The Banshees of Inisherin

Review by Amanda Ellison


Cross James Joyce’s short story The Dead with iconic Irish comedy Father Ted - and the result is probably a lot like Martin McDonagh’s tragicomedy, The Banshees of Inisherin.

The year is 1923. The place is the fictional island of Inisherin, where the Irish civil war can be heard waging on the mainland. A war that pits Irishman against Irishman – a “bad do” - could perhaps be the story of the islanders writ large: two lifelong friends, “limited” but “nice” cow herder Pádraic Súilleabháin (Colin Farrell) and “thinker” Colm Doherty (Brendan Gleeson) reach an impasse in their relationship that parallels that of the unionists and loyalists. The historical backdrop is a little clunky - but a little imperfection never hurt anyone.

After years of daily trips to the pub – at 2pm on the dot – Colm suddenly decides to sever ties with the younger chap, bluntly explaining “I just don’t like you no more.” Of course, it’s not as simple as that. Colm, it seems, is suffering from some kind of existential crisis, hit by the realisation that he may be forgotten when he dies. He fancies himself a Mozart and is gripped by the urge to create something meaningful as his legacy. Simple soul Pádraic, whose only other friend appears to be Jenny the donkey, has no place in Colm’s mission of despair.  He reacts to Colm’s rejection with the incredulity of someone jilted by their childhood sweetheart. The repeated rejections provide plenty of guffaw moments, mixing the comical with Brother Grimm- like macabre: Colm threatens to remove one of his own fingers (vital if his fiddle-playing ambitions are to be realised) every time Pádraic deigns to try and rekindle their relationship. He quite literally gives Pádraic the finger.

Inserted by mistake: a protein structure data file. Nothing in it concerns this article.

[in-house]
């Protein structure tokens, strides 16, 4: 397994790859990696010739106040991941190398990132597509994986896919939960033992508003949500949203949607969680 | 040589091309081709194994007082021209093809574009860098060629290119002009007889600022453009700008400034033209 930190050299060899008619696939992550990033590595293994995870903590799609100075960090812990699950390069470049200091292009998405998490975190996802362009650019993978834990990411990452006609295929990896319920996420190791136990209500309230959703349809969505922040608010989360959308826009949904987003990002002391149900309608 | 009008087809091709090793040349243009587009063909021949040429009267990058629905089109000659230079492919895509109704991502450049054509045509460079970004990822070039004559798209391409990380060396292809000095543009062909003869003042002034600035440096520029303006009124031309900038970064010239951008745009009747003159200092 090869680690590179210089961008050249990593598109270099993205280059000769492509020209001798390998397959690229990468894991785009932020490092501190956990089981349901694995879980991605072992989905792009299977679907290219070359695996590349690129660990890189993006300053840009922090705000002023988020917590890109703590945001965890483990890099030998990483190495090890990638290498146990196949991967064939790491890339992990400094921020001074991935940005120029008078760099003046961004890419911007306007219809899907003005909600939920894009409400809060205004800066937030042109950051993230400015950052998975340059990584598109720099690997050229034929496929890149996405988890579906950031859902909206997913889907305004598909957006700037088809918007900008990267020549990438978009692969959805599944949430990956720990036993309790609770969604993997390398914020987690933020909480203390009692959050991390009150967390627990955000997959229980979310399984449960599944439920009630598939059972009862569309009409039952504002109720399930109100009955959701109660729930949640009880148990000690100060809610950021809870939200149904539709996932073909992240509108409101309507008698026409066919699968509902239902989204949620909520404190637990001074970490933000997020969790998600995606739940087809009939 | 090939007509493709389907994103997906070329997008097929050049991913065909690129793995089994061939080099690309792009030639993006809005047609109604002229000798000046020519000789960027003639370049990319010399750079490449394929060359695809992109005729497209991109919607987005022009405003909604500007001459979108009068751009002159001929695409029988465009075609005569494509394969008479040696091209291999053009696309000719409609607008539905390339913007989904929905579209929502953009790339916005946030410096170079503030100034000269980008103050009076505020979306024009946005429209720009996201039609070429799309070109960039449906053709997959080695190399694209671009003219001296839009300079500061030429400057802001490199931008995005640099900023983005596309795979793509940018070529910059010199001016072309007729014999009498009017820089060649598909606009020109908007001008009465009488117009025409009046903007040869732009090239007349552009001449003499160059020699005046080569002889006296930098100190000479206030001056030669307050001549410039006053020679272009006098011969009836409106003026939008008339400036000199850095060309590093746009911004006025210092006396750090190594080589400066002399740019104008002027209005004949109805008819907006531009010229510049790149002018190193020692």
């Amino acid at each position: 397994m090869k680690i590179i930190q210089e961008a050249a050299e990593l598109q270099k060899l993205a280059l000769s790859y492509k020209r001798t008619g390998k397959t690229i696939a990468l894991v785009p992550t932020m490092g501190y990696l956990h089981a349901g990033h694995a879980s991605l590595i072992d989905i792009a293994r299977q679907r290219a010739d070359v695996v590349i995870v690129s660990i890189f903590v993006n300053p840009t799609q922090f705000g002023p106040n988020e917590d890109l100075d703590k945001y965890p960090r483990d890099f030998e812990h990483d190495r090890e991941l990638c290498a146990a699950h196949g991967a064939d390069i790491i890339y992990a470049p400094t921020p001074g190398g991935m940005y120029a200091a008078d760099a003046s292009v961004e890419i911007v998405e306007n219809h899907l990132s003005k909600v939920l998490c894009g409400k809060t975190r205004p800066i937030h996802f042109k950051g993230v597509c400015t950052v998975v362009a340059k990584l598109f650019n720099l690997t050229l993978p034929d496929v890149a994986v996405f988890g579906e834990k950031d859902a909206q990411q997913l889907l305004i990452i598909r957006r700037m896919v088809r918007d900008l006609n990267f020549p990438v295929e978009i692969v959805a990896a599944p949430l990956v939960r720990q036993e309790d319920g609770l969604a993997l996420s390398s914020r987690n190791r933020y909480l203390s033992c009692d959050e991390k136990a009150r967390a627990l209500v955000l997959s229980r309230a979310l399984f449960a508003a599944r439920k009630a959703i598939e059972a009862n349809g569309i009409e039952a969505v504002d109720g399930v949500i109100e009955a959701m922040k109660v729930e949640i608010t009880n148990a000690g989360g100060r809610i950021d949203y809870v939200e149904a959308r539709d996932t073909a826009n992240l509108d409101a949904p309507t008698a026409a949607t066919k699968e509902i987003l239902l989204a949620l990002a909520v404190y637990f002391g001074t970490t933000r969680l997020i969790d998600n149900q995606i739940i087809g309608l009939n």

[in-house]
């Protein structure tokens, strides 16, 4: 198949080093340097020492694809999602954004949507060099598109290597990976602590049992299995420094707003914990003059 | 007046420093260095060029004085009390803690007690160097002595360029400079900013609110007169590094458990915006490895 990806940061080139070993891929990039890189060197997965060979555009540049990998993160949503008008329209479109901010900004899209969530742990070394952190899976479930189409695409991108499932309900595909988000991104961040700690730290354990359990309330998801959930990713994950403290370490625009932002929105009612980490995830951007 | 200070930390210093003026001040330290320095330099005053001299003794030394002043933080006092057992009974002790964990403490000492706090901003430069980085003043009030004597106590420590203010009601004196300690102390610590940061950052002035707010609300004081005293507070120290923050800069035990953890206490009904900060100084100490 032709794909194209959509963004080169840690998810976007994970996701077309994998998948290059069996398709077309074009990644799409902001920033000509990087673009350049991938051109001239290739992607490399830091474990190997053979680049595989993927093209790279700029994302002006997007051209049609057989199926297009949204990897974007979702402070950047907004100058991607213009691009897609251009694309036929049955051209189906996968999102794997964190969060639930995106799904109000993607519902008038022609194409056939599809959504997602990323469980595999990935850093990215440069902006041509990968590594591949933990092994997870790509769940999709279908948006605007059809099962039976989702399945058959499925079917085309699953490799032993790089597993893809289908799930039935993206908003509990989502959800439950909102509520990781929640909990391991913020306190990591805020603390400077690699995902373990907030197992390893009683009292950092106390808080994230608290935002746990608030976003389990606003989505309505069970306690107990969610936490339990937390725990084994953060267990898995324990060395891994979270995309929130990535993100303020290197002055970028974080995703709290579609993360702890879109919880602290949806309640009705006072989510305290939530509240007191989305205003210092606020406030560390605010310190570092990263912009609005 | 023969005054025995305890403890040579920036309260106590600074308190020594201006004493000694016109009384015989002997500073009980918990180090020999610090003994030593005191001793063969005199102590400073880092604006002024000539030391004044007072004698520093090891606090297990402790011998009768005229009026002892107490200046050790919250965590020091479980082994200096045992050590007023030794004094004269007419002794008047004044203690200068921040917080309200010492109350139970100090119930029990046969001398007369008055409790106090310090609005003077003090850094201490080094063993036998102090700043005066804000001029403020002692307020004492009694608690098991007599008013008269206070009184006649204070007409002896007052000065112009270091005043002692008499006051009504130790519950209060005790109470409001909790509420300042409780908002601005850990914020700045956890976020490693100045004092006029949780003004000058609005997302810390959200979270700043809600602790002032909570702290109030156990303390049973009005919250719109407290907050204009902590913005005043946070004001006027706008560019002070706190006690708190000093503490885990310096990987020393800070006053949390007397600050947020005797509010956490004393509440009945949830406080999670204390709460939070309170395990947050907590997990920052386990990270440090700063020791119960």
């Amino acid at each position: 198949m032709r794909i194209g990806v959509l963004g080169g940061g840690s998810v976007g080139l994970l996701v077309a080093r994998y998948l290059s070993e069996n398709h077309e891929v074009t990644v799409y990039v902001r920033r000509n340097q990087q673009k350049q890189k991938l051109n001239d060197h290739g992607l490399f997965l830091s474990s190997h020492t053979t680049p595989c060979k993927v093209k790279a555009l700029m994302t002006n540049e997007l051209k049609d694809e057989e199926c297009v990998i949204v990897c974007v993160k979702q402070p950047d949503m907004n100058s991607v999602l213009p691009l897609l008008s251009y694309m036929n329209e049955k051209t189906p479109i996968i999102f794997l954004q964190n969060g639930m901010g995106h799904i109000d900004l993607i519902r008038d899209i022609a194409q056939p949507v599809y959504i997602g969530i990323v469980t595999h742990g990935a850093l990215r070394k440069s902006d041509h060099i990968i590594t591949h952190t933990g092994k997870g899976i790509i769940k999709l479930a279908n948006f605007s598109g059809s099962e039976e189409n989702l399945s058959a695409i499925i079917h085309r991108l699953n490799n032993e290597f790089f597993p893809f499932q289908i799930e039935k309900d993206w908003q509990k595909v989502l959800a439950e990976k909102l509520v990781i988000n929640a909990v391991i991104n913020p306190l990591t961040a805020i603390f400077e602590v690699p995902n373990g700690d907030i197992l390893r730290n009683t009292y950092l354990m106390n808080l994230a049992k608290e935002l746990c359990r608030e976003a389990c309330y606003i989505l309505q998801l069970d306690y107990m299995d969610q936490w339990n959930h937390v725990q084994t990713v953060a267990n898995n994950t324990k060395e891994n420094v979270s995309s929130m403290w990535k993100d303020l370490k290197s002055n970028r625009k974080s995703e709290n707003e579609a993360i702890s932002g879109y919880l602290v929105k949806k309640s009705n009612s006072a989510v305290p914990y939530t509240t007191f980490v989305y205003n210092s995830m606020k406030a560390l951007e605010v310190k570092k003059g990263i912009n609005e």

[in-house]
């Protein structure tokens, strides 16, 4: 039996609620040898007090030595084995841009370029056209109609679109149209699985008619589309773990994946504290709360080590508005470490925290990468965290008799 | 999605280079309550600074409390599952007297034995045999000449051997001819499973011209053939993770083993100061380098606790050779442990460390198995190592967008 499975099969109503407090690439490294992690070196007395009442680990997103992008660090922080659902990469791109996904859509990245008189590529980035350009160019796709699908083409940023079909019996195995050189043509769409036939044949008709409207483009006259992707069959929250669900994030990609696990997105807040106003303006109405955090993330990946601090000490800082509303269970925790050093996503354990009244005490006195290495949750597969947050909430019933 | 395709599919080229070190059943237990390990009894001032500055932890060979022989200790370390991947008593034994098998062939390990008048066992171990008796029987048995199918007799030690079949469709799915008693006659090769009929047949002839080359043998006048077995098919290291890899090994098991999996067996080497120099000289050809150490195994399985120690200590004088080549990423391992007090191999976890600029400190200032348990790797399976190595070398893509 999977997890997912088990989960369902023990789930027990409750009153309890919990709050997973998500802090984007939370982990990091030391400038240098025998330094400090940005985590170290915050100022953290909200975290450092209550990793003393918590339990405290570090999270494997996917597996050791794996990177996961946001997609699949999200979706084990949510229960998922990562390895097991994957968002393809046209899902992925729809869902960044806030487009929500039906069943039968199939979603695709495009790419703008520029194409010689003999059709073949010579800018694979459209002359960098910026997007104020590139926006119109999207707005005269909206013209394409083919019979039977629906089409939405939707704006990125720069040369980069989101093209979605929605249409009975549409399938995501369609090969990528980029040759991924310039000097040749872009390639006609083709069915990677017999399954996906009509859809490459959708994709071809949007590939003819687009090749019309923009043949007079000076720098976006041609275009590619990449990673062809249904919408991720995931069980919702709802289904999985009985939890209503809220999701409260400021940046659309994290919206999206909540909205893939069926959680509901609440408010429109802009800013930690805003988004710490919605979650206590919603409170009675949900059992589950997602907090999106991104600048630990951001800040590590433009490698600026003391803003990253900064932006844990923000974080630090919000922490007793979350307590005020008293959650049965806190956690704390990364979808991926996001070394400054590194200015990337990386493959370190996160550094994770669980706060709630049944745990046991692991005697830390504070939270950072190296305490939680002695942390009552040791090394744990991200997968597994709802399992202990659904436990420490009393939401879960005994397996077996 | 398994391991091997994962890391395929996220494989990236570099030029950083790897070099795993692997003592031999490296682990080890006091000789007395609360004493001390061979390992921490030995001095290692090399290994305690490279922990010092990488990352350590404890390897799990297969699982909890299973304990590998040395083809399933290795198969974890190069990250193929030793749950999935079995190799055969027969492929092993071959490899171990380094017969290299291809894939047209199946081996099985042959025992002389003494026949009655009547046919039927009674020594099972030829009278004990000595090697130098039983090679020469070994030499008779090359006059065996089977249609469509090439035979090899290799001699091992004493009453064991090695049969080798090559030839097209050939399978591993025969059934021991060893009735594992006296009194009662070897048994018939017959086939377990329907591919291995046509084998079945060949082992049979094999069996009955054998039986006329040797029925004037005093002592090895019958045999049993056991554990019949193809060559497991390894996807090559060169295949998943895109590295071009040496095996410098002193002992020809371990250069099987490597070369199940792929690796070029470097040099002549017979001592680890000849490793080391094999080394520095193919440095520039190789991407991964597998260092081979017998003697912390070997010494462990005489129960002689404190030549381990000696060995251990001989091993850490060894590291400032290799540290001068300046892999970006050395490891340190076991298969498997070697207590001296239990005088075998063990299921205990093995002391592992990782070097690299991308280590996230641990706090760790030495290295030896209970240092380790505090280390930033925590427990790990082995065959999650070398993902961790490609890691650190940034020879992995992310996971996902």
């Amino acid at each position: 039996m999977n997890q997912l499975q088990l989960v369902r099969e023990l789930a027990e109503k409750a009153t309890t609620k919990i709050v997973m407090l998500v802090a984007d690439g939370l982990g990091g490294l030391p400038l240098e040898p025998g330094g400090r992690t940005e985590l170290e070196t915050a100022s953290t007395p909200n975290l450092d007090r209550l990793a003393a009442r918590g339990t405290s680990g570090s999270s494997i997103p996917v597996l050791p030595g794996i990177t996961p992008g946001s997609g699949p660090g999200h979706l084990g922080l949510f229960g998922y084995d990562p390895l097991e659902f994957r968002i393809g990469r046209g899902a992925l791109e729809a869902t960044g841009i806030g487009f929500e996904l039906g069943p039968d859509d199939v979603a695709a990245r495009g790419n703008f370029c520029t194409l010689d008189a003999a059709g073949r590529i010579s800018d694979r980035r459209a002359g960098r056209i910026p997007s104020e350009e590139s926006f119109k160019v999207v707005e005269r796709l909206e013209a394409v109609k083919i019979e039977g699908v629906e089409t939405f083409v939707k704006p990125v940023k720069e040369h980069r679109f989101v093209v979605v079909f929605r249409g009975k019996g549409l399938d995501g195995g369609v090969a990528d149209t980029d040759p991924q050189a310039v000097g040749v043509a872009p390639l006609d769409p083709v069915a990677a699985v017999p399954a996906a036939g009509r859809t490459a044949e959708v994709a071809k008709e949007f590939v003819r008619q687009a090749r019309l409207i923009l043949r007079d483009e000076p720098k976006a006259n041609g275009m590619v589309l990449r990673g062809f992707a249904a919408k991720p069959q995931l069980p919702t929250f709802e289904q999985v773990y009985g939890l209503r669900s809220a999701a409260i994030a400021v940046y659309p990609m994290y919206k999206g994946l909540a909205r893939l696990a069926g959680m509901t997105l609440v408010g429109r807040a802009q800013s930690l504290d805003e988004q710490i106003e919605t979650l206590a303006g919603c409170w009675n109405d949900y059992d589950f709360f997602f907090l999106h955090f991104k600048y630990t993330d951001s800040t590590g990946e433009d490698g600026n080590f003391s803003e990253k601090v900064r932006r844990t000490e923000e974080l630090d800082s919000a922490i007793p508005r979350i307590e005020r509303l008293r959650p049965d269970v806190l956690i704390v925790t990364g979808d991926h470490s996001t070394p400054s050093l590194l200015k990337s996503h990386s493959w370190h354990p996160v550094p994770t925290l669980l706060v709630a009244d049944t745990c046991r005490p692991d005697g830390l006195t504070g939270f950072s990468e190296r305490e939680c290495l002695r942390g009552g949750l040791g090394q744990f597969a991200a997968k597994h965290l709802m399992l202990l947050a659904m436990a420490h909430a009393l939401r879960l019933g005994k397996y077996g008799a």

The reunion of Farrell and Gleeson, who last joined forces in McDonagh’s In Bruges in 2008, provides the backbone of the film. Farrell, in particular, showcases his abilities as a fine character actor and flexes his furrowed brows like never before. But every character adds to the authenticity of this insular Irish community, from Pádraic’s brainy sister Siobhan (Kerry Condon) who is making moves to find less of a “feckin’ boring” life as a librarian on the mainland, to stereotypical village idiot Dominic (Barry Keoghan), bullied by his brutish policeman of a father. If anyone steals the show it is Keoghan, who balances the interplay between brashness and vulnerability perfectly. And then, of course, the motif of the comically banshee-like character, Mrs McCormick (Sheila Flitton) is a constant reminder of death on the horizon.

The Banshees of Inisherin is a refreshing piece of film-making  that stands apart from every other movie at the moment. Plot, characterisation, tone, and cinematography combine to create a piece of storytelling that really hits the mark.


Amanda Ellison